National Column: NDP strife has no upside

by Chantal Hébert

The storm over the Liberal handling of a controversial arms sale to Saudi Arabia is a gift to an NDP caucus still reeling from the summary execution of its leader at the hands of party members.

It is also confirmation that fate does not always smile on politicians in a timely fashion.

For months, Prime Minister Justin Trudeau has been implying that the controversial $15-billion sale of armoured vehicles to the Saudis was a done Conservative deal he could not renege on.

Regardless of Saudi Arabia’s appalling human rights record, regardless of a recent European Union arms embargo on that country, Trudeau argued he was bound to honour the contract negotiated by his predecessor. As it turns out, until late last week, the government had yet to give the sale the final approval.

Would outgoing NDP Leader Thomas Mulcair have fared better at the weekend’s convention if discrepancies in the Liberal narrative on an issue close to the hearts of most New Democrats had come to light before the confidence vote in his leadership? That’s hard to say.

But Mulcair could only have benefited from having had something more solid to sink his teeth into in the lead-up to that vote than the wedding cake crumbs of a honeymooning Liberal government.

His case for staying undeniably suffered from the absence of a larger-than-life ideological foe in power in Ottawa. Most New Democrats saw the Conservative agenda as a critical threat to their collective values. Stephen Harper’s defeat at the hands of the Liberals added impetus to their return to their existential quarrels.

The irony is that an NDP in relative turmoil is not necessarily good news for the Trudeau government.

For one, with Mulcair staying on until his successor is chosen, the Liberals should forget about getting a free ride from the NDP in the House of Commons. They certainly have not been getting an easy ride from the Conservatives under the interim leadership of Rona Ambrose.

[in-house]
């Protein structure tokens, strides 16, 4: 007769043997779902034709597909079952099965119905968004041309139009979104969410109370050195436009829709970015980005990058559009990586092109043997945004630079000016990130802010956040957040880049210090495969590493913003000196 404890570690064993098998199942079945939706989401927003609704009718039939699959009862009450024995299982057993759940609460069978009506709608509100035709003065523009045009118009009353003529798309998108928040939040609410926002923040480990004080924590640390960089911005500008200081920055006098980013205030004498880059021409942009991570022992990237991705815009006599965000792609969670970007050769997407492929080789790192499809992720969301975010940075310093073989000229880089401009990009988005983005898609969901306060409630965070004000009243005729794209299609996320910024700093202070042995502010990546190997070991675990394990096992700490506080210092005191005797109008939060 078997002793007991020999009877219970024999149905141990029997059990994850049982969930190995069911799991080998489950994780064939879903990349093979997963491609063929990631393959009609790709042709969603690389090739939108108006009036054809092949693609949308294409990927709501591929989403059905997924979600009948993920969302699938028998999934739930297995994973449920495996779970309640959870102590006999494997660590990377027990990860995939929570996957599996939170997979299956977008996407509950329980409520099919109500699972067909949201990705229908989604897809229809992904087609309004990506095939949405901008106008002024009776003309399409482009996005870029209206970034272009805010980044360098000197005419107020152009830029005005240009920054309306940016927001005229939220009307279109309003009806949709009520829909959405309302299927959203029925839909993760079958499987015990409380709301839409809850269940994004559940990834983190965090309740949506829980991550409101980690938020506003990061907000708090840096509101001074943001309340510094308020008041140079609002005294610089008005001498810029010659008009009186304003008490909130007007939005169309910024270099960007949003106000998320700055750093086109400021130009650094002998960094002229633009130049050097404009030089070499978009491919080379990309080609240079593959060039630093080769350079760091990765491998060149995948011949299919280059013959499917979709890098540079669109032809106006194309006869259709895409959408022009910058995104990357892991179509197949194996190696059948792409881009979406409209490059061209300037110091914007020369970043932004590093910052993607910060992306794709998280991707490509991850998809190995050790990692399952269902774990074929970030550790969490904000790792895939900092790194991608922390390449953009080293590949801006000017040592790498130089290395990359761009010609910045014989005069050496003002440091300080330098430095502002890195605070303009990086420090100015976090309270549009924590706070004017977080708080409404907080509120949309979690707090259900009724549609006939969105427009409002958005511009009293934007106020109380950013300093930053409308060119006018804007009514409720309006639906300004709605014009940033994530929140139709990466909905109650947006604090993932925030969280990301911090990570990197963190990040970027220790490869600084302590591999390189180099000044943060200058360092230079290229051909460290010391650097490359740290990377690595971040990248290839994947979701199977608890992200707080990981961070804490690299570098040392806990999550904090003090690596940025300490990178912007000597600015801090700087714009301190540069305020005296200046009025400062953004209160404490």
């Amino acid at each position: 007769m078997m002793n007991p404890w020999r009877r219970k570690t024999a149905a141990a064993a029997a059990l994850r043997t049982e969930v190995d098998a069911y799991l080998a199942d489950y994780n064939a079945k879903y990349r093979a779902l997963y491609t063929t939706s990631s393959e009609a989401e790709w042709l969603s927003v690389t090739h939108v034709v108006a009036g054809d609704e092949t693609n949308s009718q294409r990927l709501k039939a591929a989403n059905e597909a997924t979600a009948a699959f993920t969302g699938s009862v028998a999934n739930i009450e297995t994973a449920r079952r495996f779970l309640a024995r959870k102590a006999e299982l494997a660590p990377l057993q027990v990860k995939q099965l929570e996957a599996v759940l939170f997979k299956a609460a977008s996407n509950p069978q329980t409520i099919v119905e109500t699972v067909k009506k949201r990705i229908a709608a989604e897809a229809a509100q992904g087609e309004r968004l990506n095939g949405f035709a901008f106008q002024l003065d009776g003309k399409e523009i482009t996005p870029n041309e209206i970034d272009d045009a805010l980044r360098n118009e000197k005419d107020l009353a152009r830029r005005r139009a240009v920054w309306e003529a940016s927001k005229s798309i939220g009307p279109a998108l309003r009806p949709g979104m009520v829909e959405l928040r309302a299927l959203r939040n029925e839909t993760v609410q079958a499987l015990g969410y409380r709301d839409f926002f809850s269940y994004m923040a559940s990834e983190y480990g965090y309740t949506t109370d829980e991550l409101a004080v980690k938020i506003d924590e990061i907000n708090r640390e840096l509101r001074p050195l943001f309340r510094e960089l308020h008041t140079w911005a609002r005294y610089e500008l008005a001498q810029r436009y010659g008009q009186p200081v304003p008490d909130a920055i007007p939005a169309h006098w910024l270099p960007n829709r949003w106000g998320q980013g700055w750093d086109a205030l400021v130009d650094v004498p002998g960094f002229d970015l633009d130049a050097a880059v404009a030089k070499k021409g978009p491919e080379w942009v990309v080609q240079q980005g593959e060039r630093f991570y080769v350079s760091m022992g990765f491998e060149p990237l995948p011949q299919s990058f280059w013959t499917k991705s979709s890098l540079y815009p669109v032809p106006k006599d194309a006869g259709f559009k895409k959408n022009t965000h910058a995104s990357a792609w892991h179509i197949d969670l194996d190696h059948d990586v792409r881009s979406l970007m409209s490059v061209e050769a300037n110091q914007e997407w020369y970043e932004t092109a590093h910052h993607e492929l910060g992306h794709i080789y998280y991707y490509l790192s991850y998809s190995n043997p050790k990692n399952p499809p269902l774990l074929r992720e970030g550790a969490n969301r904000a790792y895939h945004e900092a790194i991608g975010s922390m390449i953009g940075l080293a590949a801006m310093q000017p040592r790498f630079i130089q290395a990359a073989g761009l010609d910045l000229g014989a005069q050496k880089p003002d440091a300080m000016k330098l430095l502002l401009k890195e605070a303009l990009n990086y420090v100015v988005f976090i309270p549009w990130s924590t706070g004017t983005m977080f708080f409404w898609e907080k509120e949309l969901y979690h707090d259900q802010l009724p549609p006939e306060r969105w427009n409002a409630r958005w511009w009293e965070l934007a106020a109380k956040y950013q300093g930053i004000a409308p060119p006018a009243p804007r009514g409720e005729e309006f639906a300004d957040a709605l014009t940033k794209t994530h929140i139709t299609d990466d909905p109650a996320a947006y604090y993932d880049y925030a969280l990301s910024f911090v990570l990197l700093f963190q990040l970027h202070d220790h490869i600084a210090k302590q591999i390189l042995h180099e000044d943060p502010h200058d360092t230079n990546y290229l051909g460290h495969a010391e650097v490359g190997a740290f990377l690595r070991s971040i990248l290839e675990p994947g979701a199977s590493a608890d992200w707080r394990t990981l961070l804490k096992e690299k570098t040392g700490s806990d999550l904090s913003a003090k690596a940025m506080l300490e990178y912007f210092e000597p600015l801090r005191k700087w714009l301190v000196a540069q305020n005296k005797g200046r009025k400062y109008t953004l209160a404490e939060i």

If he can live with his diminished status, Mulcair should be no less able to hold the fort for the NDP in the Commons for one to two years than Bob Rae was for the Liberals in the long lead-up to Trudeau’s selection as leader.

By the same token, the Liberals should find no cause to rejoice at the notion that their NDP rivals could turn their guns on pipelines in general and the TransCanada’s Energy East project in particular.

The fact that the New Democrats have so far kept their powder dry on the issue has bought the Liberals a lot of cover as they tried to advance a pro-pipeline agenda.

That restraint has served not only the interests of Alberta’s NDP government. A more aggressive New Democrat take on pipelines could make life more difficult for its political advocates, especially in Quebec.

According to many past and present Quebec NDP MPs, the absence of a firm anti-Energy East stance came second only to the party’s opposition to a niqab ban in the list of the grievances they heard about on the doorsteps last fall.

Since then, the TransCanada project has risen on the province’s radar while the fortunes of the ruling Quebec Liberals have declined among francophone voters.

That is not a promising combination for the project.

As NDP leader, Mulcair implemented a virtual pact of non-aggression toward his former provincial party.

He watched the social protests that attended the end of Jean Charest’s last mandate from the sidelines. He has had little to say about the austerity measures implemented by Philippe Couillard’s government – with attending cuts to the province’s social services.

Mulcair invoked the need to marshal all resources on the federal election front to put the creation of a Quebec New Democrat party on the back burner. That may now be about to change. The advent of a new federalist centre-left provincial party could sap support from the Quebec
Liberals and help clear the way for the election of a less federalist-friendly government in two years.

Couillard and Trudeau will come to miss having a former Quebec Liberal at the helm of the NDP.

Chantal Hébert is a national affairs writer. Her column appears Tuesday, Thursday and Saturday.

Copyright 2016 – Torstar Syndication Services

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